Because different database and functional forms are used in developing these empirical prediction models, it is not surprising that these models would yield different predicted results. Uncertainty associated with the Newmark displacement models can be classified as two categories: epistemic uncertainty and aleatory uncertainty. Epistemic uncertainty is due to lack of knowledge. In principal, it can be reduced by using sufficient data or improved regression techniques. The epistemic uncertainty can be approximately evaluated by the variation of different model predictions. Aleatory variability, on the other hand, represents inherent randomness that can not be reduced. Aleatory variability is usually quantified by variation of the observed data against the model prediction. Recently, Douglas (2010, 2012) studied the consistency of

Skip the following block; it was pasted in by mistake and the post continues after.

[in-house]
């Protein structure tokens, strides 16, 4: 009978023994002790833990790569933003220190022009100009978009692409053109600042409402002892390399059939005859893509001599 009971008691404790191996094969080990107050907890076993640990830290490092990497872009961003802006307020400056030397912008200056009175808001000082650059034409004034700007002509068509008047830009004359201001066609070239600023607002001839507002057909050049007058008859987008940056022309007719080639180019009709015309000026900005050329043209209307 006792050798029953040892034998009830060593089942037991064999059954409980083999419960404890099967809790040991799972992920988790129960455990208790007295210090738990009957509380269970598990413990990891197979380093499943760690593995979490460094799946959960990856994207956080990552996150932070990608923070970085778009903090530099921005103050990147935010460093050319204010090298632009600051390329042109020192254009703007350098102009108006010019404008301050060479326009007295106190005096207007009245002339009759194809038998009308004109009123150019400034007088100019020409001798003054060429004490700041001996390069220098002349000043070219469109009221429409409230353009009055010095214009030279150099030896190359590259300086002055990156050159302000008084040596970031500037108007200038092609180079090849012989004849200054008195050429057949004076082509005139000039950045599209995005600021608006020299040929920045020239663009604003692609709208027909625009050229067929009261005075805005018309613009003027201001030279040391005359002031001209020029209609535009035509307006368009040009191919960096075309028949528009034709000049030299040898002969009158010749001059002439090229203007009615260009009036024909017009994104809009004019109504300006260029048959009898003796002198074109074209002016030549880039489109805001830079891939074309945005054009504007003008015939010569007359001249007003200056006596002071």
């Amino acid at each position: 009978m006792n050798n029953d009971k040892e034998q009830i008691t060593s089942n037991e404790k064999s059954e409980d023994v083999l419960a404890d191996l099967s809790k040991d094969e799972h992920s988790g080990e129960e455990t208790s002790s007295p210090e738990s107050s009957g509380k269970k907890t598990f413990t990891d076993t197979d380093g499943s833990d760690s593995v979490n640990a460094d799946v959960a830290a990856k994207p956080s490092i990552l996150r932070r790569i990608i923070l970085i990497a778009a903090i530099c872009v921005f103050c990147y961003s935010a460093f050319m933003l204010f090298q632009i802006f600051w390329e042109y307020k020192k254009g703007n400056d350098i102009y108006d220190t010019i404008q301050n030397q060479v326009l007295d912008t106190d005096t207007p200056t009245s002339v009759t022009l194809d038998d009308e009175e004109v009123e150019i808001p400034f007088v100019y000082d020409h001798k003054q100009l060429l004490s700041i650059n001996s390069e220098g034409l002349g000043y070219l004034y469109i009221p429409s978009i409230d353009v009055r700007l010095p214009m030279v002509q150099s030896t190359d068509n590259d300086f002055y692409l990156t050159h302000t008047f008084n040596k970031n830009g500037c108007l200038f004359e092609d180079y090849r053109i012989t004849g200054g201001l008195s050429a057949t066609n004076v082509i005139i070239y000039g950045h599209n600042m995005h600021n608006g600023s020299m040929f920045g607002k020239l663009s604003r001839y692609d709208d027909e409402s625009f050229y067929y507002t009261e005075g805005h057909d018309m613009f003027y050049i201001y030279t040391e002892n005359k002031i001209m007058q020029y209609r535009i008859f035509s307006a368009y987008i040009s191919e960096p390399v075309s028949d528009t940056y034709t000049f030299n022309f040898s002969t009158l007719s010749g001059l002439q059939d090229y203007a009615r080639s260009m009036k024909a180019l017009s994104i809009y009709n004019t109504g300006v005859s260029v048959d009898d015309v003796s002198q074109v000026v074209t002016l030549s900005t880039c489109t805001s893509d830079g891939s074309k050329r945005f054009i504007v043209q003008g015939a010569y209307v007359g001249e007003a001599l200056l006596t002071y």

Newmark displacement model is commonly used to estimate the seismic performance of slopes during earthquake (Newmark, 1965). The Newmark displacement model assumes the sliding mass is rigid, and sliding occurs on a predefined interface. The critical acceleration (ac) represents the resistance of the slope against sliding. It can be determined by the strength of material and the slope angle etc. Sliding is initialized when the shaking acceleration exceeds the critical acceleration, and the block displaces plastically along the interface. The permanent displacement D is calculated by double integrating the exceeded accelerations with respect to time (Fig. 1). Although the simple rigid-plastic model does not consider the deformation of the block itself during shaking, this method has been widely used to evaluate earthquake-induced displacement for natural slopes (Jibson 2007).